I often think that i'd like to write a full dissertation on the subject of direct in recording and the perils of recording sound that has never existed in the physical world as we know it. Every single time you hear a part of a song that's been recorded using DI (direct in), that sound is being heard for the first time over and over again. It wasn't played into a speaker and it wasn't created by a human voice or "instrument", but instead it was created inside a machine and delivered into the recording system directly.
As I explore the physics and space of recording techniques and the reproduction of recordings via physical or digital media I wonder if we don't give enough thought to the sounds we're putting together to create a track. Piling DI track on top of DI track makes for a track with no reverberation or delay. Engineers across the world get around this by modelling reverb/delay/saturation through plugins and rack effects to create a space for the track that emulates the physical world. It's often transparent in them doing so. To be clear, I am one of these engineers.
As we go further and further into bedroom recordings, modelling technology and the constant and never ending search to deliver our idea of quality by recording and editing on machines and midi syncing the sounds while the artist is playing to metronomes, I believe the market will correct and we as consumers will start to understand that we already had the answer. Attributes such as the feel of a song provided by tempo fluctuations due to excitement or sadness and the varying dynamics of a track when an artist plays harder and softer will again become what makes us feel the emotion of the music we're listening to.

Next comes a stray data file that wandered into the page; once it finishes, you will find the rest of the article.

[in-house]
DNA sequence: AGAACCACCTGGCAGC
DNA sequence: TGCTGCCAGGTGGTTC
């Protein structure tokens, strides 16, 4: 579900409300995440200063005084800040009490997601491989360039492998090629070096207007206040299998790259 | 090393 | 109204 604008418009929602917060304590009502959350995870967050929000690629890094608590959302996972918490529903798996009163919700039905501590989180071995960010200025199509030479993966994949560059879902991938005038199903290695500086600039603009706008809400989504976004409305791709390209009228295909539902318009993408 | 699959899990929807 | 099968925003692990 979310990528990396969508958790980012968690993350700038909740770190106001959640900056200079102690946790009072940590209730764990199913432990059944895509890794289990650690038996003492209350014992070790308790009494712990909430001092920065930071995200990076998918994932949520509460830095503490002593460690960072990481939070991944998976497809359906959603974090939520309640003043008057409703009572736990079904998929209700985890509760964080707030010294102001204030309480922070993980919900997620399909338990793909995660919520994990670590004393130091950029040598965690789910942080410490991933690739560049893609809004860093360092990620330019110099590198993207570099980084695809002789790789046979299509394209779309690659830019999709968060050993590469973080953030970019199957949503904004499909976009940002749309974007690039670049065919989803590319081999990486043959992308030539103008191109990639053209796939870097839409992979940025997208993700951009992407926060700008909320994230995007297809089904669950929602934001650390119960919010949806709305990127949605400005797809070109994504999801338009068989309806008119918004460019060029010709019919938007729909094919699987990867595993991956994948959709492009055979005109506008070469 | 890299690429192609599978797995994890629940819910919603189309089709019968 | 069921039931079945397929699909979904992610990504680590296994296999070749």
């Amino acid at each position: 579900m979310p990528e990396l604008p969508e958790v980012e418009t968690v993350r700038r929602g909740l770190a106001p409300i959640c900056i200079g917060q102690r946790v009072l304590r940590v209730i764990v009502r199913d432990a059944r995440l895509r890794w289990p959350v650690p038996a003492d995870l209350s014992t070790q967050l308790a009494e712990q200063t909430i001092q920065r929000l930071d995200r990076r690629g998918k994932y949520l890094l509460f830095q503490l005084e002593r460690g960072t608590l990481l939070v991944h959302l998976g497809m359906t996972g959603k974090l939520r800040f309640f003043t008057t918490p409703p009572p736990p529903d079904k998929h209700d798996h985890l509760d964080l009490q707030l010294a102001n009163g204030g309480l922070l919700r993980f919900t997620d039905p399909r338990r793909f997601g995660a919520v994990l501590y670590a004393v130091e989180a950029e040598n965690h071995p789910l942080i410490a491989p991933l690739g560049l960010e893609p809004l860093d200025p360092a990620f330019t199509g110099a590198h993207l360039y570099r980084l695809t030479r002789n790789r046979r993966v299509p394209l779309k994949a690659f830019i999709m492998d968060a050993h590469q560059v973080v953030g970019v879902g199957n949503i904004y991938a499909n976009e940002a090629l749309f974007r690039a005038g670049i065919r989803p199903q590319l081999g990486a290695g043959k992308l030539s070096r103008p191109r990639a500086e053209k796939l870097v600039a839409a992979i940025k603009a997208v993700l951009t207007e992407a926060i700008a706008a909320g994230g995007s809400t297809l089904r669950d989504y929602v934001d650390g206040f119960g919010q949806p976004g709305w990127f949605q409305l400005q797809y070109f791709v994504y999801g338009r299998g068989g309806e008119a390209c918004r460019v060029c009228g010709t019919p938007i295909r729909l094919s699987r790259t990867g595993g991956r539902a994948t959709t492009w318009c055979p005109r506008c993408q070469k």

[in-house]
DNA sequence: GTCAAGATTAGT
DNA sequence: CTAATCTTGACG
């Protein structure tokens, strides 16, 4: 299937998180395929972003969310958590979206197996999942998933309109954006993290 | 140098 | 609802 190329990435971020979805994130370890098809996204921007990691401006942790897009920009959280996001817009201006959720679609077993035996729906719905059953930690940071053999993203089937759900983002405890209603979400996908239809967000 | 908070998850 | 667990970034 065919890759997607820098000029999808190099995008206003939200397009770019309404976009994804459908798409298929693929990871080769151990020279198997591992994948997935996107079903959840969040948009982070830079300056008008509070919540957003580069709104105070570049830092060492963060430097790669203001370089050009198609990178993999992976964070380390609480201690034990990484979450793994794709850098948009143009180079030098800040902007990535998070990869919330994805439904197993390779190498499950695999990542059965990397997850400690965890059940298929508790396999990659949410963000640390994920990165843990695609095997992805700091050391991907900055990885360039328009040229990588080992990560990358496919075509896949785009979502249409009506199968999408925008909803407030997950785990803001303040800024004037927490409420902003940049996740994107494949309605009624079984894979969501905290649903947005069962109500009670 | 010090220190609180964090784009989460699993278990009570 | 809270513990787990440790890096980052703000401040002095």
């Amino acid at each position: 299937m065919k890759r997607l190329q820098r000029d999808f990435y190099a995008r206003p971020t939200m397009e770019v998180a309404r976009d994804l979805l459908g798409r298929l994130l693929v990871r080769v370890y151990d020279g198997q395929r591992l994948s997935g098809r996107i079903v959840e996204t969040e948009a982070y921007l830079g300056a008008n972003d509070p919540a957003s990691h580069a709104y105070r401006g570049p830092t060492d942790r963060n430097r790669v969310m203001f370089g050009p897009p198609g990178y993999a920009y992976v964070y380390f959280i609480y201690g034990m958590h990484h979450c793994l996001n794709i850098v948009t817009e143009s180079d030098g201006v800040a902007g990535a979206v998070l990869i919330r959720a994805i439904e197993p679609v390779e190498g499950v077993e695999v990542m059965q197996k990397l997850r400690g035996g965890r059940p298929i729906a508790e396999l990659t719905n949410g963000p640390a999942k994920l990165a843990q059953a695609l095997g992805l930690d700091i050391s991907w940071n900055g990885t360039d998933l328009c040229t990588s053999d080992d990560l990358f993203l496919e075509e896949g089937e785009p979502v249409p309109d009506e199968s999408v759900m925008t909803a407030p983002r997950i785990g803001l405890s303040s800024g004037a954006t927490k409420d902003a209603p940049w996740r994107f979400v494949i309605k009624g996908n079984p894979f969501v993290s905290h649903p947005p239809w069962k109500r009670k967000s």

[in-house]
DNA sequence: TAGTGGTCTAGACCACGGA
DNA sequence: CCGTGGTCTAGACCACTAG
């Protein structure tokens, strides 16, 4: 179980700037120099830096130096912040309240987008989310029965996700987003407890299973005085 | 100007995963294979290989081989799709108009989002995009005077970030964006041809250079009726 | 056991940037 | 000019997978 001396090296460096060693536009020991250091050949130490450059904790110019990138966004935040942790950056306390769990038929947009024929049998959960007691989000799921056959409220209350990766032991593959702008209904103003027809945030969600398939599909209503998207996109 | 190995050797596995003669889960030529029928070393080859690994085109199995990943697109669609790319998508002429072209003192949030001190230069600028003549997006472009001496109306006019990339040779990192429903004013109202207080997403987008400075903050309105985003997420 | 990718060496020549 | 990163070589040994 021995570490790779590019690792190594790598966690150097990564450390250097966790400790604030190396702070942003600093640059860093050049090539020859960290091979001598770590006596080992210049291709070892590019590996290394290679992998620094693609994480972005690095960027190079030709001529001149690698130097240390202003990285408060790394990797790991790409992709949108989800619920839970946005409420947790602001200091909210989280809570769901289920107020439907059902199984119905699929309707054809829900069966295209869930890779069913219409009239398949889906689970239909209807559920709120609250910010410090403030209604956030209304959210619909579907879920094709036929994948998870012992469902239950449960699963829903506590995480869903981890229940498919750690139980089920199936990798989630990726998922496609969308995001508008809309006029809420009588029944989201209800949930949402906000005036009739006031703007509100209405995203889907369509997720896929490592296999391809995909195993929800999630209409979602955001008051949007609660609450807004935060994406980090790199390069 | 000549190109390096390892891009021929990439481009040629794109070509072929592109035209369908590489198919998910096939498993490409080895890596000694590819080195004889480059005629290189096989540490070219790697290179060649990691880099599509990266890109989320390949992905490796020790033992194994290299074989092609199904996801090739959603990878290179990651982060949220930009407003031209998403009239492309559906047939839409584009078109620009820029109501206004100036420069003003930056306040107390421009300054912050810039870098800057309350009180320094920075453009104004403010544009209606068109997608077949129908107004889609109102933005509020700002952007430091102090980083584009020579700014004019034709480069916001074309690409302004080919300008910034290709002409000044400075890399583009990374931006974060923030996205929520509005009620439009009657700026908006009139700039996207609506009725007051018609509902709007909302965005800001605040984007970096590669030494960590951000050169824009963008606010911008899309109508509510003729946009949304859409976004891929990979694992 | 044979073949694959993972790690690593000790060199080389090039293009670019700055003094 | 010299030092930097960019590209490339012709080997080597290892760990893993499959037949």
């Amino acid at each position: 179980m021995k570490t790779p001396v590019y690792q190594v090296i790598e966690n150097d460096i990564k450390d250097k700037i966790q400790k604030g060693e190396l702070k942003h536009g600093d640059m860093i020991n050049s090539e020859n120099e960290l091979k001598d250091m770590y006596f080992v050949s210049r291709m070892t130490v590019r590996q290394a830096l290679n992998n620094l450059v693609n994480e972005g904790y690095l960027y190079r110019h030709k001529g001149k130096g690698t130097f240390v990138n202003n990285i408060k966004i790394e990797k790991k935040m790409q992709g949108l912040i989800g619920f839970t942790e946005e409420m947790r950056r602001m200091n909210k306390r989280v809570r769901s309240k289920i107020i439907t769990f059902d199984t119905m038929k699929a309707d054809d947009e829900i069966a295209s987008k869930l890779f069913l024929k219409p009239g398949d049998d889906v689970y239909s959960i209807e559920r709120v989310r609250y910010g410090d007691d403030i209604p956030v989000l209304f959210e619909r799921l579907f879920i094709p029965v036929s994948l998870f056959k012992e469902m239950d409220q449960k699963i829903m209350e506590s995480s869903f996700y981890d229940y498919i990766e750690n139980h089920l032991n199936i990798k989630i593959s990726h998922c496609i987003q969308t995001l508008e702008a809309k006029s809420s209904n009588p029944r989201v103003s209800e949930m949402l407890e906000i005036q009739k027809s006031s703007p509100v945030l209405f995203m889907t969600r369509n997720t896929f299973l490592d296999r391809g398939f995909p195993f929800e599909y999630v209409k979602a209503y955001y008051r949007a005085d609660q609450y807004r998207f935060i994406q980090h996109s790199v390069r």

All a person has to do is read about labels and watch a film about music to know record labels are the devil. The worst part is that most of the people running them don't even know they are. They probably start of thinking of themselves as a music enthusiast or an audiophile. If they're anything like me at all they probably haven't run the numbers yet. They're probably thinking "It's just an independent record label. I love music. I'll never take advantage of an artist like those majors do. I'll do a 50/50 split and it'll all be gravy". I'd like to show you what the numbers can look like on a 50/50 royalty split with an independent record label if you print and sell 300 records in two different scenarios.